When I hear this phrase I sometimes wonder if it is even possible. The world comes at us with so many “should’s” it’s a wonder we can even sort it all out.
The world tells us how we “should” take care of our body through proper healthcare, what we eat, how we exercise, the work and/or career we have, and even the amount of finances we have available.
The world tells us how we “should” behave, what choices we “should” make, the environment we “should” live in, how we “should” play, and how much “stress” we should have.
Our Spiritual lives are also governed by the world’s “should’s”. We are told how to pray, what religions we choose, our daily attitude, and it even delves into our self-esteem.
In some future post I will delve into what the world tells us about each of these categories of life and how we might go about discerning for ourselves what is best for each of us and then implement these choices into your own everyday life. However, for today I want to look at it from a global view.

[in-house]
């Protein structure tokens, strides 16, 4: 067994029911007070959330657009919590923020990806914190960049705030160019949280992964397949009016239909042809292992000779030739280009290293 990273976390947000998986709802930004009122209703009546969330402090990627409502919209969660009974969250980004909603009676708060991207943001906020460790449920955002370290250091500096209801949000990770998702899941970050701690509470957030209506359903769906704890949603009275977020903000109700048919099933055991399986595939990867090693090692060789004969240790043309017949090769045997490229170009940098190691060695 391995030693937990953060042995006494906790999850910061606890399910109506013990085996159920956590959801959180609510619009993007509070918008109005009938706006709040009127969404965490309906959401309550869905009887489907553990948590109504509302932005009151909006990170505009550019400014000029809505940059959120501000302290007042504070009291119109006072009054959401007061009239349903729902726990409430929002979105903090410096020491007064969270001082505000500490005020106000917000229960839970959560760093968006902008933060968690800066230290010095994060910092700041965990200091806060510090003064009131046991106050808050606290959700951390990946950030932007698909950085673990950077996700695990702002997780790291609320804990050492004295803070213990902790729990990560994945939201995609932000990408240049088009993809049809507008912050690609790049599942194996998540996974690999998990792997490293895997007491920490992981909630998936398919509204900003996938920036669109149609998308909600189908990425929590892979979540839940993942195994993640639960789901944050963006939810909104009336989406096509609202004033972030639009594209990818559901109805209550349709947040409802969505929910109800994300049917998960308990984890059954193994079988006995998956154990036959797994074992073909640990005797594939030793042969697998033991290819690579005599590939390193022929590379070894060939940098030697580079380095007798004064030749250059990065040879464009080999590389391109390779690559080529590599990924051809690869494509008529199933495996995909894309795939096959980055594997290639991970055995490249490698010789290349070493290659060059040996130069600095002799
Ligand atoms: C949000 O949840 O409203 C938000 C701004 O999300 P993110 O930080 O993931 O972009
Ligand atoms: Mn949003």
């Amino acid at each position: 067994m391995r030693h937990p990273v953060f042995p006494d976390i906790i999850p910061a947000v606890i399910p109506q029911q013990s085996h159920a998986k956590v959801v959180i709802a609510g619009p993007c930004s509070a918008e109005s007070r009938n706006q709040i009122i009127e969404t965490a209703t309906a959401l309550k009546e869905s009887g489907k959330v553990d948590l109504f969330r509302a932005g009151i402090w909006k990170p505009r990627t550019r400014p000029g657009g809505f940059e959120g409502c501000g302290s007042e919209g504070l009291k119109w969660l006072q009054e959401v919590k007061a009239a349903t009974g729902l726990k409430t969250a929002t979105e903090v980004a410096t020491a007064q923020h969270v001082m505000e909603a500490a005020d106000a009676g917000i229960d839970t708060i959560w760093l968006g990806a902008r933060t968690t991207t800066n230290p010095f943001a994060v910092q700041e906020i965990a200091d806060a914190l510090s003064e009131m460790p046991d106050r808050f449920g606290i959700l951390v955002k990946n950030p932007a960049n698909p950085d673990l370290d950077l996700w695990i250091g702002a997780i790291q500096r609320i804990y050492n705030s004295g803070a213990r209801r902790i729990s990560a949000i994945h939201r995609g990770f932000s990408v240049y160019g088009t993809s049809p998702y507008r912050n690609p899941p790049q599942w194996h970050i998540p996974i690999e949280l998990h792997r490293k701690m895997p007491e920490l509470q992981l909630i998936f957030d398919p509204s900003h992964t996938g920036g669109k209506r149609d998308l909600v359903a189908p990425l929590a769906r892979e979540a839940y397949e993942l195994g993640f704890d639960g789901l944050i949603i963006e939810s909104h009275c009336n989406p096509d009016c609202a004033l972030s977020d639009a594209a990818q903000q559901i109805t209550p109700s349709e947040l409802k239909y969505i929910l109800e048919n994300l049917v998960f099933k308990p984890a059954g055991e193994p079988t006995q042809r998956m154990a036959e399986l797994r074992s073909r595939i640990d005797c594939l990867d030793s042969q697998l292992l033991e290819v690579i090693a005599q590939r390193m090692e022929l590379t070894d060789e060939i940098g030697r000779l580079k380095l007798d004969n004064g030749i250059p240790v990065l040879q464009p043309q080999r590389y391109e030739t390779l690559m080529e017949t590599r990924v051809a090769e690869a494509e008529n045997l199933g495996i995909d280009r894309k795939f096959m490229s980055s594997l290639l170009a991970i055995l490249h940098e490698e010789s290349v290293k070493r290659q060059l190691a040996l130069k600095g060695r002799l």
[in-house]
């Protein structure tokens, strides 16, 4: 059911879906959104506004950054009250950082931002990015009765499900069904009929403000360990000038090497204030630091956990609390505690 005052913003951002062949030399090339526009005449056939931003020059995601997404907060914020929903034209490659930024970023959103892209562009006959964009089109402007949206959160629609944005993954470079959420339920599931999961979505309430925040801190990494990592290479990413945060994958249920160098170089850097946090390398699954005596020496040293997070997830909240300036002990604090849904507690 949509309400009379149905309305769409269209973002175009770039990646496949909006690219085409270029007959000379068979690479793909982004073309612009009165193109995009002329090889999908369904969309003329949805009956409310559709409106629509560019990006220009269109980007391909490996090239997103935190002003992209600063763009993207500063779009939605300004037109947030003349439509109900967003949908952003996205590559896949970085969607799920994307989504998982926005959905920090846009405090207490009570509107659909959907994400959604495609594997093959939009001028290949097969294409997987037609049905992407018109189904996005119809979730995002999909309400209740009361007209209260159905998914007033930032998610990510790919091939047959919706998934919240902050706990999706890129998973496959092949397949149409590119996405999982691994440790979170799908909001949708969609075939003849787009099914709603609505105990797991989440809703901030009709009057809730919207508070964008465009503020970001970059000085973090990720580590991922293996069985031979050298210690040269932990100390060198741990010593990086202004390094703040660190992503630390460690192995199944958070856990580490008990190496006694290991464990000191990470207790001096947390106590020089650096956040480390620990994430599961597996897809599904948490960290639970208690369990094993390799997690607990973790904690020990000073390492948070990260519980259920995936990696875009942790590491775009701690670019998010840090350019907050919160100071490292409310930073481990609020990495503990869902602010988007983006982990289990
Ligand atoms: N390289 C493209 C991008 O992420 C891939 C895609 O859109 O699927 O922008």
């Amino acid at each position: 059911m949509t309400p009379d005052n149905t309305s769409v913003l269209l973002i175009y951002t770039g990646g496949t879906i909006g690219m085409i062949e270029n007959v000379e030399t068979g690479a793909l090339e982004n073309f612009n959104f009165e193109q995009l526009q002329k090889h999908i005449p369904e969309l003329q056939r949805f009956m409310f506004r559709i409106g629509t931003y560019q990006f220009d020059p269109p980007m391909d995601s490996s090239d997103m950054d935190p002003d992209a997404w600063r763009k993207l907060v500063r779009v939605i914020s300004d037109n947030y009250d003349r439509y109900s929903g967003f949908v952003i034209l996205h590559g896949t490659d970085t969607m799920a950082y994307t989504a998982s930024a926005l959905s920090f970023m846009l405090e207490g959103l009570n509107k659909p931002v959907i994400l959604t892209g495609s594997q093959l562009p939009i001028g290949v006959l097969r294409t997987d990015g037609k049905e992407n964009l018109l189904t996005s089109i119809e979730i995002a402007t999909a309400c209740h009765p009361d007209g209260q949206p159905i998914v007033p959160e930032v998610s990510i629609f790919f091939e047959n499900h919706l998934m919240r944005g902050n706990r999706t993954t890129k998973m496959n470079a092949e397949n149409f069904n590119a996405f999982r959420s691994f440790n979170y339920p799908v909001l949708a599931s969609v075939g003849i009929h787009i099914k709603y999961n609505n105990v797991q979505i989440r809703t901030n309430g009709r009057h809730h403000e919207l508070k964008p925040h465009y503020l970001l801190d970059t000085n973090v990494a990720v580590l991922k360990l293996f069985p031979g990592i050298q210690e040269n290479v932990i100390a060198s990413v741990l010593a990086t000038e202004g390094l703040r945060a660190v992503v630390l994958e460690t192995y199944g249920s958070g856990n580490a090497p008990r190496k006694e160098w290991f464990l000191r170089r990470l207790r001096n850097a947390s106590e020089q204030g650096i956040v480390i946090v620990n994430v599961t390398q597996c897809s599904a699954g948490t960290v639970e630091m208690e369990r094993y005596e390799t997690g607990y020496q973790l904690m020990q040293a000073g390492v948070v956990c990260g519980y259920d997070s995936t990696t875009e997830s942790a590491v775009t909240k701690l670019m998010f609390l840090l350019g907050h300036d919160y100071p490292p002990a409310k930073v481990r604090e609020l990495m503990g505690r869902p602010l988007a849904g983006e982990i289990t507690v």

The story of Martha and Mary in the gospel of Luke 10:38-42 are perfect archetypes of anxiety and peace. Martha in her rushing around getting ready for visitors gives us a view of anxiety and how we can get caught up in the doing and the perfectionism. While Mary in her sitting and listening gives us the view of peace and tranquility.
Martha is tending to live in the future. She’s trying to anticipate the needs of the visitors, make sure all are happy and have everything they need. Can you relate to this? I know I can. So many times I want a particular situation to go a certain way. I plan and prepare, and I have a script in my mind of how the activities, conversations, and engagement will happen. To my chagrin, it never goes the way I plan and thus the stress and anxiety begins.
Mary on the other hand, has chosen the best part, according to the story. She is living in the present moment, engaging in the present activity. She is taking life as it comes and enjoying the visitors, knowing they will not be there forever. Mary knows the work will be there once the visitors are gone, but the visitors and their conversations, activities, and the interactions with them will not be there very long. Mary has chosen the better part. She has chosen to live in the present moment rather than living in the past or in the future. Both of which promote anxiety.
How do you identify with Martha?
How do you identify with Mary?
What brings energy to your life?
What drains energy from your life?
Where do you go to “get away”?
Take some time to reflect on the story of Martha and Mary and the life questions posed.
You’re Worth it!